17. Surprised by Joy

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Genres: Biography, Non-fiction, Religion, Christianity, Memoir, Theology

In this book, C.S. Lewis shares his journey from atheism to Christianity, detailing his quest for joy—a deep longing he eventually connects with finding faith. He walks us through his life, from dealing with loss to his academic and personal quests that lead him to belief.

Lewis reflects on how his friendships and intellectual challenges steered him from skepticism to faith. He mixes his personal story with thoughts on joy, belief, and God, offering a unique look at his spiritual and intellectual growth.

This memoir is a must-read for its truthful look at finding faith and Lewis’s approach to his beliefs. It’s a powerful story of change and meaning, perfect for anyone interested in faith’s complexities or Lewis’s life as one of the well-known Christian thinkers.

The hardness of God is kinder than the softness of men, and His compulsion is our liberation.

What you might love:

  • Lewis’s humor brings fun and light moments to serious topics. He often jokes about himself, making the story even more appealing.
  • The book tackles deep questions about happiness, longing, and the essence of joy, urging readers to reflect on their own beliefs and experiences.
  • Lewis openly talks about his imperfections and uncertainties, making him more relatable and sharing a journey of faith that many can connect with.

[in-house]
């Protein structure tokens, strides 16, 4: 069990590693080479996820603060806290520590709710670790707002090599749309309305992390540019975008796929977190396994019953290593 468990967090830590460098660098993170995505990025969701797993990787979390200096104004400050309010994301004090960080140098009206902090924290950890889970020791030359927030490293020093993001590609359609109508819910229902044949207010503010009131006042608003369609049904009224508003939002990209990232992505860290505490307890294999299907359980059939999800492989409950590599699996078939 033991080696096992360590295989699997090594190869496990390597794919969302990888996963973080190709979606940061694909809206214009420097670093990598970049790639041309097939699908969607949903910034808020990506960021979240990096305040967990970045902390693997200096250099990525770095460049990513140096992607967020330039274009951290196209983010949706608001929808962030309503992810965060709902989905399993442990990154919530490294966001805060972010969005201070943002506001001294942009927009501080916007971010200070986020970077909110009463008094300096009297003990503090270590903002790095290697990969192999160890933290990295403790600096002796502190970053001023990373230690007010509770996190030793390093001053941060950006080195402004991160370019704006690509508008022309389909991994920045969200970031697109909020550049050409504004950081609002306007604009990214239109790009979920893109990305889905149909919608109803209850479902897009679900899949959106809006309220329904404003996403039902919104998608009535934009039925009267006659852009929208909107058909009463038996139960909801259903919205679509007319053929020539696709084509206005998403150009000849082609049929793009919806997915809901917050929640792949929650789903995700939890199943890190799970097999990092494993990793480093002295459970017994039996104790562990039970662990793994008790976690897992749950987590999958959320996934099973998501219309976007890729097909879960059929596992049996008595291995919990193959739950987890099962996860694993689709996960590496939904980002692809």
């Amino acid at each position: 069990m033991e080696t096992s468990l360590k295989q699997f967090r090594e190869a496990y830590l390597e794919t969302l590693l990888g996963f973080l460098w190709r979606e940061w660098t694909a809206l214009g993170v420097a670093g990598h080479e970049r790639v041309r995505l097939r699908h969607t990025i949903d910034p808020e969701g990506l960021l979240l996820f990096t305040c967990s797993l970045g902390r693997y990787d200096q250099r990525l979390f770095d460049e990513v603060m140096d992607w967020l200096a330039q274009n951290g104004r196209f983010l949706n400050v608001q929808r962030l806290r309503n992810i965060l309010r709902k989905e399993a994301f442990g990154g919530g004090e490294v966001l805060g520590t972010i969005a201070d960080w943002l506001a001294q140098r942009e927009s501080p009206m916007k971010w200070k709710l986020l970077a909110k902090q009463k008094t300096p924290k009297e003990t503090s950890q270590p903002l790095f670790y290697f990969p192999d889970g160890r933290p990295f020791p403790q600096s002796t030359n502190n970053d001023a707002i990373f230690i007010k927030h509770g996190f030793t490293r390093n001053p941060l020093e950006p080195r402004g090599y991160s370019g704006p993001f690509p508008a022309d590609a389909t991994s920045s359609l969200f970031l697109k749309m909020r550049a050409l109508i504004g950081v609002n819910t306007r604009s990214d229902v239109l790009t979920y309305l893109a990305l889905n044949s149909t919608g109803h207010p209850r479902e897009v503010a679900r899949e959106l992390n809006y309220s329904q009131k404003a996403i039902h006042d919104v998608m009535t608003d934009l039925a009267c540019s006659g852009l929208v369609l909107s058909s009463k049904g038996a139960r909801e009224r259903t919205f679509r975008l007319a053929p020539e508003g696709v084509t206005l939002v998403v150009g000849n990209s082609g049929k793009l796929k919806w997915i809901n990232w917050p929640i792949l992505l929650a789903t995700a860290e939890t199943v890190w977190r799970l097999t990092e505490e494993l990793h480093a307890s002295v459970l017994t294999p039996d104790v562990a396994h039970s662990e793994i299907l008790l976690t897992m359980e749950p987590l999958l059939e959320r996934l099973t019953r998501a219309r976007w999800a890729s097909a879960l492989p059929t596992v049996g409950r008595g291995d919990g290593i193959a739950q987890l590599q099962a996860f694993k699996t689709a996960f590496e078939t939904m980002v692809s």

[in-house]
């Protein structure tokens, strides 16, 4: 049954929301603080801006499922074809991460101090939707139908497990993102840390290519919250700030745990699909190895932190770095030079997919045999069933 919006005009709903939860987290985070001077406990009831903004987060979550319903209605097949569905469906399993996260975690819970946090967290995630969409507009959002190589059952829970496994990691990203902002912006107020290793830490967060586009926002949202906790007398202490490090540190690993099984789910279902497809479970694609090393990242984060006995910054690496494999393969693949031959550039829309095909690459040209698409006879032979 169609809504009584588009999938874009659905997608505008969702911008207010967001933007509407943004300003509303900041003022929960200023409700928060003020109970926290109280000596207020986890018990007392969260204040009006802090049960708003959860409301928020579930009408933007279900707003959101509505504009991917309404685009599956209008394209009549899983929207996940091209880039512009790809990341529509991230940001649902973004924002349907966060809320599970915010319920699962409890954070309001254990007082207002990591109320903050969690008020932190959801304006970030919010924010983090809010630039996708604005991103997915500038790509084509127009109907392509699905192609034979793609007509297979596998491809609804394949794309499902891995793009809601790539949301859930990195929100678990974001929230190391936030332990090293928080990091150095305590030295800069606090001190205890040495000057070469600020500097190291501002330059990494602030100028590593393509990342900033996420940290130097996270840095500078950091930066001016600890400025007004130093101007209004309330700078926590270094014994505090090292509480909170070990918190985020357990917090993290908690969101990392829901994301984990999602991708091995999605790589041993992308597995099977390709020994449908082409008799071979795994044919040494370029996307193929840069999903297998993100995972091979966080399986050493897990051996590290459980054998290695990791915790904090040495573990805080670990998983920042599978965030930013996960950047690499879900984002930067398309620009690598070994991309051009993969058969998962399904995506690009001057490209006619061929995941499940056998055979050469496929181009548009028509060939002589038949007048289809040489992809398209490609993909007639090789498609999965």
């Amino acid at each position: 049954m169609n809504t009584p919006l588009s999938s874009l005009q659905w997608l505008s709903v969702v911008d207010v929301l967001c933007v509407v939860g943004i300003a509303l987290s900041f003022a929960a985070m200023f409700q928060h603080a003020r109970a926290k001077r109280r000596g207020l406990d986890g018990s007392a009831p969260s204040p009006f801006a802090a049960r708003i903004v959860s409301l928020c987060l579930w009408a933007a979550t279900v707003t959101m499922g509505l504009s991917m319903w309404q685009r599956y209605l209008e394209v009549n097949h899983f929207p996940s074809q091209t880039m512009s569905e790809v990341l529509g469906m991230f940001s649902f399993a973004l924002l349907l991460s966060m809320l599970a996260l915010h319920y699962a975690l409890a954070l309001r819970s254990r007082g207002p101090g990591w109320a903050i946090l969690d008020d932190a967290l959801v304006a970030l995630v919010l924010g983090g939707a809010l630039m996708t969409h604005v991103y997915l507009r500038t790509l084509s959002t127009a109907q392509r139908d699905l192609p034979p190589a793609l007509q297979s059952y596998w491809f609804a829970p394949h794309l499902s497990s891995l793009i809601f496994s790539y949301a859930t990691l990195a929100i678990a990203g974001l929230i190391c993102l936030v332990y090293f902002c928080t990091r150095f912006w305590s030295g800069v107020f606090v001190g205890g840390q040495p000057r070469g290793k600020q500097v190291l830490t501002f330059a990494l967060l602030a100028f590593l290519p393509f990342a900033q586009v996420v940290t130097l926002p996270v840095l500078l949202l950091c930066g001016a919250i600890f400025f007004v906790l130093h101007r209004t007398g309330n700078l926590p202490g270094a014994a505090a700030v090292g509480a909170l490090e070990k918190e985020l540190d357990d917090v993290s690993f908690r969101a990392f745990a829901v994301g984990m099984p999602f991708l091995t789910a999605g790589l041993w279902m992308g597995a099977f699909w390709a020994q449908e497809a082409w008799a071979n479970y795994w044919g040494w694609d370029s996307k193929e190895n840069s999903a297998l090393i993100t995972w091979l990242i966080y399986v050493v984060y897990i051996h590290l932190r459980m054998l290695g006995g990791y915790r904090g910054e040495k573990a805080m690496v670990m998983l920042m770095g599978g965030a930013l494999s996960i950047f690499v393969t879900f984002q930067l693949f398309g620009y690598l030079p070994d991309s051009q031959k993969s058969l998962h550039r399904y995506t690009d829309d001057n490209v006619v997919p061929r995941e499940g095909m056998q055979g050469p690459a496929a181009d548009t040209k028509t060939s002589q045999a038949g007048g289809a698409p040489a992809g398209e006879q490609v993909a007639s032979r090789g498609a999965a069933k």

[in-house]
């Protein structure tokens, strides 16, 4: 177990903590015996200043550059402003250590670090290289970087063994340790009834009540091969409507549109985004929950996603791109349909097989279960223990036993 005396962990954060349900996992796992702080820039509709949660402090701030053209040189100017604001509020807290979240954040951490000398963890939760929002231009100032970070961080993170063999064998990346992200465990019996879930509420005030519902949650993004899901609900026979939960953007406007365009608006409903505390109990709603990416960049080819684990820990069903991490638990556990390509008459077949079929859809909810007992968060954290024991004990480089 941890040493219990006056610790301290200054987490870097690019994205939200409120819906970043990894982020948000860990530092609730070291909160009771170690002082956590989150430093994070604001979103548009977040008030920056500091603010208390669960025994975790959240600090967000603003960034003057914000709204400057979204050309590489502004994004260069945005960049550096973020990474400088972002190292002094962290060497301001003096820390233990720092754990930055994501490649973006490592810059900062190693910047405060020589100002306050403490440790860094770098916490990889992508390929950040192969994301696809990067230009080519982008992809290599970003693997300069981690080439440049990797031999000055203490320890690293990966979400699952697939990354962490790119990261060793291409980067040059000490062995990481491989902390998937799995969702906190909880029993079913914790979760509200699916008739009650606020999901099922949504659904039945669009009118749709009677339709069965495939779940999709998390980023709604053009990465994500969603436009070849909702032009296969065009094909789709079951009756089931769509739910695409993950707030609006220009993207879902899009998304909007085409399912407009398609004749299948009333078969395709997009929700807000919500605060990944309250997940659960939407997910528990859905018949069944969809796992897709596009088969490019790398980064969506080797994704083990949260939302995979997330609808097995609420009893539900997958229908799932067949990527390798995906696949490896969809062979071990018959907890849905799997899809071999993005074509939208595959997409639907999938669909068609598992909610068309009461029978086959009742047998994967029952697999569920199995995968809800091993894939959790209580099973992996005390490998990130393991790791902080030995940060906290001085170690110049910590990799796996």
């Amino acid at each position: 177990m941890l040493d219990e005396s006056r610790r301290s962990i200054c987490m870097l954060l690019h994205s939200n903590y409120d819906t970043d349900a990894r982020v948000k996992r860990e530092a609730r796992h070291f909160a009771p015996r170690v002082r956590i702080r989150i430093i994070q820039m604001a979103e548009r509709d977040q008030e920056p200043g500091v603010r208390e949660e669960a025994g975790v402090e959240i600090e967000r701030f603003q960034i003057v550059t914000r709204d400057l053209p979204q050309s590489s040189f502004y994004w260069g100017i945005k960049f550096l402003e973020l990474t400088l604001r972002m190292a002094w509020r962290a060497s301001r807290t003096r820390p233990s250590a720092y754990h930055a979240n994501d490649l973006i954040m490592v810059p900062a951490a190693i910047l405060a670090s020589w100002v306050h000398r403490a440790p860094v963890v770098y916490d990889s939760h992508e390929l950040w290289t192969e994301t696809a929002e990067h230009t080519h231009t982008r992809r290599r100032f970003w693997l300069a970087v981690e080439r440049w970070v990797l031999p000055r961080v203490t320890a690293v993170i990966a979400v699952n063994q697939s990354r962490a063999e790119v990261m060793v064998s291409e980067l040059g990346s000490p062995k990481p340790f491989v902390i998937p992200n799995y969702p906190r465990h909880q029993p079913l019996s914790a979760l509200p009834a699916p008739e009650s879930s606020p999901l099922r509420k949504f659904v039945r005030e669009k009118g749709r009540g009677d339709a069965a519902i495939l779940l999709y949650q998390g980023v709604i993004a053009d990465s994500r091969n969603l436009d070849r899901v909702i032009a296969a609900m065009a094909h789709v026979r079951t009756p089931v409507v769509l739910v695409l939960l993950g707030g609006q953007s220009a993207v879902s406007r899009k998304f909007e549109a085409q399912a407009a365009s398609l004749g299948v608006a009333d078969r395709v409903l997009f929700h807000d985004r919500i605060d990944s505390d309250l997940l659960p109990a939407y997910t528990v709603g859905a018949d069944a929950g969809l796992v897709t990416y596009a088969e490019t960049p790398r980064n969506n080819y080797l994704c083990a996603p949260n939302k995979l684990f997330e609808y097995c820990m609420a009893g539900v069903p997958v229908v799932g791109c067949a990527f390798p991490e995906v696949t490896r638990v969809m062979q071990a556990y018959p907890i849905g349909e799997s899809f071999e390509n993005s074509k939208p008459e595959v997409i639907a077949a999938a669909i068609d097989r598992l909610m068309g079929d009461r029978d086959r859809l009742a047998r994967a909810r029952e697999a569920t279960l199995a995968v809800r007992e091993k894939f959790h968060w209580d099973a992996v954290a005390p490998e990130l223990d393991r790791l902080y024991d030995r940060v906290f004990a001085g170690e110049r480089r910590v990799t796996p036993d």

What might not be for everyone:

  • Lewis’s complex and sometimes old-fashioned language may be tough for readers who like simple, modern writing.
  • The book centers on Lewis’s own spiritual journey, which might not catch the interest of readers looking for more action and external stories.
  • It dives into deep philosophical discussions that could feel too complex or academic for those wanting a story-focused or action-packed book.

18. Perelandra — The Space Trilogy #2

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Genres: Sci-fi, Fantasy, Christian, Classics

In “Perelandra,” the second book of C.S. Lewis’s Space Trilogy, Ransom is sent to the planet Perelandra (Venus), a world of unspoiled beauty and innocence. He discovers a new Eden, vibrant with life and color, inhabited by the innocent and mystical Lady.

His mission becomes clear when he encounters the malevolent Weston, who seeks to corrupt Perelandra’s Eden. Ransom must battle physically, spiritually, and intellectually to save this untouched world from falling into darkness.

The book goes deep into what makes us human, our morals, and our connection to something greater. Lewis makes us think about our values and the idea of losing and finding paradise, making this story a must-read.

The world is so much larger than I thought. I thought we went along paths—but it seems there are no paths. The going itself is the path.

What you might love:

  • Its language is detailed and vivid, bringing scenes and feelings to life clearly.
  • Lewis uses the story to share thoughtful views on Christian faith and spirituality, enlightening many readers.